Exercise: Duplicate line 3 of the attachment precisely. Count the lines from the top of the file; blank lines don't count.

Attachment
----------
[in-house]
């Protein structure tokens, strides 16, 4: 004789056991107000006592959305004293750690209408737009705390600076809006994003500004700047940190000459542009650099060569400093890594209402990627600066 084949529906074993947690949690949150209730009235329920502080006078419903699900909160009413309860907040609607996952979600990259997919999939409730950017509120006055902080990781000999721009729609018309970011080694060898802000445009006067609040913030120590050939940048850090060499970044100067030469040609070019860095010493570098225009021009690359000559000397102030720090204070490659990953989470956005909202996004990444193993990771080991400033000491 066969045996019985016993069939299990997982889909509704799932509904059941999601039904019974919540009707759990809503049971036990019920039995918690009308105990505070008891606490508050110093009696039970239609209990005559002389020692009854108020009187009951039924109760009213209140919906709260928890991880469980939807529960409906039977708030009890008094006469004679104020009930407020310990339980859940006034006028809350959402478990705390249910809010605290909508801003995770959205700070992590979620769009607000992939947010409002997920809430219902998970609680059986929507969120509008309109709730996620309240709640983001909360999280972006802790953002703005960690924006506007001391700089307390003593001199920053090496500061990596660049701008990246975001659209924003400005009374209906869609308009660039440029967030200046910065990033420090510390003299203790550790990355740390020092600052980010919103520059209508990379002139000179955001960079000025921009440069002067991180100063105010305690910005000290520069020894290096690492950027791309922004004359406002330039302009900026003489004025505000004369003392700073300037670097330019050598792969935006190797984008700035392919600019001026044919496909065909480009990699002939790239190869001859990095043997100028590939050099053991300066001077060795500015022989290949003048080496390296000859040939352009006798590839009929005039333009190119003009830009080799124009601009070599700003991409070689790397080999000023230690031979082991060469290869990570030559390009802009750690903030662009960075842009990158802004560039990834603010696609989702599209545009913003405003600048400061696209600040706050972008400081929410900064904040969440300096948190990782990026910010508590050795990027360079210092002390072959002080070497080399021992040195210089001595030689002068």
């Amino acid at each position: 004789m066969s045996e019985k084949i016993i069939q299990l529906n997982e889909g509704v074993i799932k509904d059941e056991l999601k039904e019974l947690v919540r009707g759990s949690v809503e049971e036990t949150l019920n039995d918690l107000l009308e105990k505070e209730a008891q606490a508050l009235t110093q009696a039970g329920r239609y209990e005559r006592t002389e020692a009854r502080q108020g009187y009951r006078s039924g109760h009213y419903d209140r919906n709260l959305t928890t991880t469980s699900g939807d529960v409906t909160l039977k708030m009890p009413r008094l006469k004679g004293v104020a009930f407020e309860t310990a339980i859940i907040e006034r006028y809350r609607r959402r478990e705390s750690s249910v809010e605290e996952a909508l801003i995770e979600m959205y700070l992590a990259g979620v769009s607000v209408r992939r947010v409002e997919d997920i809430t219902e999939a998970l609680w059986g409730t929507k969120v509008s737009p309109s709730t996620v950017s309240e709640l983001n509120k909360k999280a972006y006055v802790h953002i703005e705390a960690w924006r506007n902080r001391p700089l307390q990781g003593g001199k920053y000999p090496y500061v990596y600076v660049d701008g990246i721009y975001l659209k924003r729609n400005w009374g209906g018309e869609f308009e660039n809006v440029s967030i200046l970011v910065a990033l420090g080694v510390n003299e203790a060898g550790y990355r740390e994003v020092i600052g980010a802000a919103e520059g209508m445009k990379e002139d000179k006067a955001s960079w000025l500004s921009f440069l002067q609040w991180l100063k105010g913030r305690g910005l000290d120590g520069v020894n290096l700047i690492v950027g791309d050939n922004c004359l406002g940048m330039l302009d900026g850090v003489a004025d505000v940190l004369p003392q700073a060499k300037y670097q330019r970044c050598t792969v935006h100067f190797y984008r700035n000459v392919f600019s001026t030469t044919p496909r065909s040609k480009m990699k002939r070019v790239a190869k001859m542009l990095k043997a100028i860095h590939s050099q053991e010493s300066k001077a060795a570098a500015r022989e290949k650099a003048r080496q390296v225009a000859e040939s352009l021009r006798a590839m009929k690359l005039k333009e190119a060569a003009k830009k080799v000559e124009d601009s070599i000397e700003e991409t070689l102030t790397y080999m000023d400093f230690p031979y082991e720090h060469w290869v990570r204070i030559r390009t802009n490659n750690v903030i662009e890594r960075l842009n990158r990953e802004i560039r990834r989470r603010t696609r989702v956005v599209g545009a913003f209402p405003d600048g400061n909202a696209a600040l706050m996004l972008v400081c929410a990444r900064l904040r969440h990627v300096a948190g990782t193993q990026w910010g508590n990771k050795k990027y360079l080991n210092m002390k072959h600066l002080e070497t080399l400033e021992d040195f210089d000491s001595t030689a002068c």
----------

């Amino acid at each position: 004789m066969s045996e019985k084949i016993i069939q299990l529906n997982e889909g509704v074993i799932k509904d059941e056991l999601k039904e019974l947690v919540r009707g759990s949690v809503e049971e036990t949150l019920n039995d918690l107000l009308e105990k505070e209730a008891q606490a508050l009235t110093q009696a039970g329920r239609y209990e005559r006592t002389e020692a009854r502080q108020g009187y009951r006078s039924g109760h009213y419903d209140r919906n709260l959305t928890t991880t469980s699900g939807d529960v409906t909160l039977k708030m009890p009413r008094l006469k004679g004293v104020a009930f407020e309860t310990a339980i859940i907040e006034r006028y809350r609607r959402r478990e705390s750690s249910v809010e605290e996952a909508l801003i995770e979600m959205y700070l992590a990259g979620v769009s607000v209408r992939r947010v409002e997919d997920i809430t219902e999939a998970l609680w059986g409730t929507k969120v509008s737009p309109s709730t996620v950017s309240e709640l983001n509120k909360k999280a972006y006055v802790h953002i703005e705390a960690w924006r506007n902080r001391p700089l307390q990781g003593g001199k920053y000999p090496y500061v990596y600076v660049d701008g990246i721009y975001l659209k924003r729609n400005w009374g209906g018309e869609f308009e660039n809006v440029s967030i200046l970011v910065a990033l420090g080694v510390n003299e203790a060898g550790y990355r740390e994003v020092i600052g980010a802000a919103e520059g209508m445009k990379e002139d000179k006067a955001s960079w000025l500004s921009f440069l002067q609040w991180l100063k105010g913030r305690g910005l000290d120590g520069v020894n290096l700047i690492v950027g791309d050939n922004c004359l406002g940048m330039l302009d900026g850090v003489a004025d505000v940190l004369p003392q700073a060499k300037y670097q330019r970044c050598t792969v935006h100067f190797y984008r700035n000459v392919f600019s001026t030469t044919p496909r065909s040609k480009m990699k002939r070019v790239a190869k001859m542009l990095k043997a100028i860095h590939s050099q053991e010493s300066k001077a060795a570098a500015r022989e290949k650099a003048r080496q390296v225009a000859e040939s352009l021009r006798a590839m009929k690359l005039k333009e190119a060569a003009k830009k080799v000559e124009d601009s070599i000397e700003e991409t070689l102030t790397y080999m000023d400093f230690p031979y082991e720090h060469w290869v990570r204070i030559r390009t802009n490659n750690v903030i662009e890594r960075l842009n990158r990953e802004i560039r990834r989470r603010t696609r989702v956005v599209g545009a913003f209402p405003d600048g400061n909202a696209a600040l706050m996004l972008v400081c929410a990444r900064l904040r969440h990627v300096a948190g990782t193993q990026w910010g508590n990771k050795k990027y360079l080991n210092m002390k072959h600066l002080e070497t080399l400033e021992d040195f210089d000491s001595t030689a002068c």